May 4, 2015

At TSI over the past year and at the TSI Blog two months ago I’ve made the point that the Fed gave itself the ability to pay interest on bank reserves so that the Fed Funds Rate (FFR) could be raised without the need to shrink bank reserves and the economy-wide money supply. I explained that the driver of this change in the Fed’s toolbox was the fact that the massive quantity of reserves injected into the banking system by QE (Quantitative Easing) meant that it would no longer be possible for the Fed to hike the FFR in the traditional way, that is, via the sort of small-scale shrinkage of bank reserves that was used in the past. Instead, the quantity of reserves has become so much larger than would be required to maintain a Funds Rate of only 0.25% that even a tiny increase to 0.50% would necessitate a $1 trillion+ reduction in reserves and money supply, which would crash the stock and bond markets. The purpose of this post is to point out that while the payment of interest on bank reserves is now the Fed’s primary tool for implementing rate hikes, there are two other tools that the Fed will use over the years ahead in its efforts to manipulate short-term US interest rates and distort the economy.

Before going any further I’ll note that it isn’t just logical deduction that led to my conclusion regarding the purpose of interest-rate payments on bank reserves. It happens to be the only conclusion that makes sense, but it’s also the case that the Fed, itself, has never made a secret of why it started paying interest on reserves. The Fed’s reasoning was reiterated in a 27th February speech by Vice Chairman Stanley Fischer. A hat-tip to John Mauldin and Woody Brock for bringing this speech to my attention.

The two other tools that will be used by the Fed to raise the official overnight interest rate are Reverse Repurchase agreements (RRPs) and the Term Deposit Facility (TDF). The RRP isn’t a new tool, but its importance has increased and will continue to do so. The TDF is a relatively new tool, having been introduced on a small scale in 2010 and having been expanded in 2014.

The RRP is used by the Fed to borrow reserves and money for short periods, with securities (bonds, notes or bills) from the Fed’s stash being used as collateral for these borrowings. Now, an institution that has the unlimited ability to create new money can never run short of money and will therefore never need to borrow money to fund its operations, but the Fed sometimes borrows money via RRPs as part of its efforts to manipulate interest rates. Specifically, by offering to pay financial institutions a certain interest rate to borrow reserves and money, the Fed pressures the effective interest rate towards its target.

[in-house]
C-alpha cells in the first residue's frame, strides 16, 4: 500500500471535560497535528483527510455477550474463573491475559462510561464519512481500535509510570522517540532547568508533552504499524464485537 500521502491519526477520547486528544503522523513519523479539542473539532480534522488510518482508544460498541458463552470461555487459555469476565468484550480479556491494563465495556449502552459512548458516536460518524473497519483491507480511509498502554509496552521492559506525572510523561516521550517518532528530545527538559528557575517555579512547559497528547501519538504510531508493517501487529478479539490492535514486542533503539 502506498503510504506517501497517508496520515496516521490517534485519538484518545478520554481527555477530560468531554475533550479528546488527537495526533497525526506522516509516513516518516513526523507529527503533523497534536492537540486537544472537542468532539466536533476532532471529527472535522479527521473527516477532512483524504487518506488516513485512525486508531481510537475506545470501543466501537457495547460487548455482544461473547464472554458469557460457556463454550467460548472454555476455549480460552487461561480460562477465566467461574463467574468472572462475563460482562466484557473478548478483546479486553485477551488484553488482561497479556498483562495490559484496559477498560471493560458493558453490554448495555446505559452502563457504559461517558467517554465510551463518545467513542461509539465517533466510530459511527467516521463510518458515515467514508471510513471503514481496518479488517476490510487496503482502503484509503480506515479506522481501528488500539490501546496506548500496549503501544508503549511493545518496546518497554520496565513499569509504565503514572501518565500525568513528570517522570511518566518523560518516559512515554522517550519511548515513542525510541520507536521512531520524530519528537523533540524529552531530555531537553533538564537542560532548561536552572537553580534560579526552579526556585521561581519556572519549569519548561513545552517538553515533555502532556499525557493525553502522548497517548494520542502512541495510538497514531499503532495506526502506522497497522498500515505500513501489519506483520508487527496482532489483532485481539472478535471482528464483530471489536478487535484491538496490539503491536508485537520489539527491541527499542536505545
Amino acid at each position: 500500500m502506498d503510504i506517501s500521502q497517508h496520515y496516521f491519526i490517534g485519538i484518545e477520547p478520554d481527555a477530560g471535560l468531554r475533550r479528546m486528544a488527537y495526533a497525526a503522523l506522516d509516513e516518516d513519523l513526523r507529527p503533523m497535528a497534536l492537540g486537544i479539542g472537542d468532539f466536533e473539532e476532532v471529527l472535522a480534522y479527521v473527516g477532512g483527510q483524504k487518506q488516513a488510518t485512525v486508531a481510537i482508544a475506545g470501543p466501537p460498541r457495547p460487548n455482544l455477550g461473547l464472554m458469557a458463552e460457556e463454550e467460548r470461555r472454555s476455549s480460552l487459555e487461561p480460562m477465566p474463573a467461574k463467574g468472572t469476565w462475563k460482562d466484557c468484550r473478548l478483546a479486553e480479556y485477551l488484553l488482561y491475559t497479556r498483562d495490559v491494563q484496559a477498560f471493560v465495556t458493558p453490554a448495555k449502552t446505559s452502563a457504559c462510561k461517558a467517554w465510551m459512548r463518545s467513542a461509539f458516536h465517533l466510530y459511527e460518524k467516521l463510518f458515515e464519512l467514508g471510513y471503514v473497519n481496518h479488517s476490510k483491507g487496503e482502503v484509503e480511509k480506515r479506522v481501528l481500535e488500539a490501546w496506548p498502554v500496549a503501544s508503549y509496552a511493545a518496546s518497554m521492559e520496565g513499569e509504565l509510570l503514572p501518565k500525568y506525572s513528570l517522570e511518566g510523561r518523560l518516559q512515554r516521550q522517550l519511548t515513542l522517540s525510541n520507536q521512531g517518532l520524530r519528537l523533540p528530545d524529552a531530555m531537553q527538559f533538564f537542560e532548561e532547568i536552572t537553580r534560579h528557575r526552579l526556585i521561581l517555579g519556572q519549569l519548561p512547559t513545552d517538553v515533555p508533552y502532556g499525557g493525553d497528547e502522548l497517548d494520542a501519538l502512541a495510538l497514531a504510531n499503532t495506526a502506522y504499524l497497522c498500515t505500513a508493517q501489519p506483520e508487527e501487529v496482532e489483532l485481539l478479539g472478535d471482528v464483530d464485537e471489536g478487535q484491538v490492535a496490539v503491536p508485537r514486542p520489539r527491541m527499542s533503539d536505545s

The TDF is similar to a normal money-market account, except that it is provided by the Fed and can only be used by depository institutions. The term of the deposit is currently up to 21 days and the interest rate paid is slightly above the rate paid on bank reserves.

Further to the above, when the Fed eventually decides to hike the Fed Funds Rate it will not do so by reducing the quantity of bank reserves. The quantity of bank reserves will probably decline as part of the rate-hiking process, but the quantity of reserves in the banking system is now so far above what it needs to be that it is no longer practical for reserve reduction to be the driver of a higher Fed Funds Rate. Instead, when the Fed makes its first rate hike — something that probably won’t happen until at least September-2015 — it will do so by 1) raising the interest rate paid on bank reserves, 2) increasing the amount that it pays to borrow money via Reverse Repurchase agreements, and 3) boosting the rate that it offers to financial institutions for term deposits.

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